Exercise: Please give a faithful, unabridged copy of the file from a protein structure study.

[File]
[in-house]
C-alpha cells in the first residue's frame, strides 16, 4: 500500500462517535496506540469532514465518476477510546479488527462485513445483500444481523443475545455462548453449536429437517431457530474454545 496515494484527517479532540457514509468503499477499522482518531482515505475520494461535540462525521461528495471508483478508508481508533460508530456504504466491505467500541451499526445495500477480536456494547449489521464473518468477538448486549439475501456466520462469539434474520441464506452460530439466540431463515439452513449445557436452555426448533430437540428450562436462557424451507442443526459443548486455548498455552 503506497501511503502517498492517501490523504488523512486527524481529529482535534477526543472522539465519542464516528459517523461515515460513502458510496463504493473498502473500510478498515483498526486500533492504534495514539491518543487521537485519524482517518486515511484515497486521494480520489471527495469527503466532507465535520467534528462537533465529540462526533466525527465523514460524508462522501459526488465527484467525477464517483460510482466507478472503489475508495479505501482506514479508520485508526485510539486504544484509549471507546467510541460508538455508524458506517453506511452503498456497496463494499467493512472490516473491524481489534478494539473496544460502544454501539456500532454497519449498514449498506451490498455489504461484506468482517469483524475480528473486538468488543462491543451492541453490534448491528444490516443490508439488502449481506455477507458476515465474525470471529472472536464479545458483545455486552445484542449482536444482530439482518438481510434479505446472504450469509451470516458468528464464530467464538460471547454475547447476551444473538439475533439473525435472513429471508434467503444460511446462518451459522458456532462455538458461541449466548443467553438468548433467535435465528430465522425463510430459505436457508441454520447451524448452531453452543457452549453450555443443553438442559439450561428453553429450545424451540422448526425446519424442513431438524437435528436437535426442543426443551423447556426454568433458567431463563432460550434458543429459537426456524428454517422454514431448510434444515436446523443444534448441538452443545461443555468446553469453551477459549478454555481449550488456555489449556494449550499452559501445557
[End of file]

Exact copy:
[in-house]
C-alpha cells in the first residue's frame, strides 16, 4: 500500500462517535496506540469532514465518476477510546479488527462485513445483500444481523443475545455462548453449536429437517431457530474454545 496515494484527517479532540457514509468503499477499522482518531482515505475520494461535540462525521461528495471508483478508508481508533460508530456504504466491505467500541451499526445495500477480536456494547449489521464473518468477538448486549439475501456466520462469539434474520441464506452460530439466540431463515439452513449445557436452555426448533430437540428450562436462557424451507442443526459443548486455548498455552 503506497501511503502517498492517501490523504488523512486527524481529529482535534477526543472522539465519542464516528459517523461515515460513502458510496463504493473498502473500510478498515483498526486500533492504534495514539491518543487521537485519524482517518486515511484515497486521494480520489471527495469527503466532507465535520467534528462537533465529540462526533466525527465523514460524508462522501459526488465527484467525477464517483460510482466507478472503489475508495479505501482506514479508520485508526485510539486504544484509549471507546467510541460508538455508524458506517453506511452503498456497496463494499467493512472490516473491524481489534478494539473496544460502544454501539456500532454497519449498514449498506451490498455489504461484506468482517469483524475480528473486538468488543462491543451492541453490534448491528444490516443490508439488502449481506455477507458476515465474525470471529472472536464479545458483545455486552445484542449482536444482530439482518438481510434479505446472504450469509451470516458468528464464530467464538460471547454475547447476551444473538439475533439473525435472513429471508434467503444460511446462518451459522458456532462455538458461541449466548443467553438468548433467535435465528430465522425463510430459505436457508441454520447451524448452531453452543457452549453450555443443553438442559439450561428453553429450545424451540422448526425446519424442513431438524437435528436437535426442543426443551423447556426454568433458567431463563432460550434458543429459537426456524428454517422454514431448510434444515436446523443444534448441538452443545461443555468446553469453551477459549478454555481449550488456555489449556494449550499452559501445557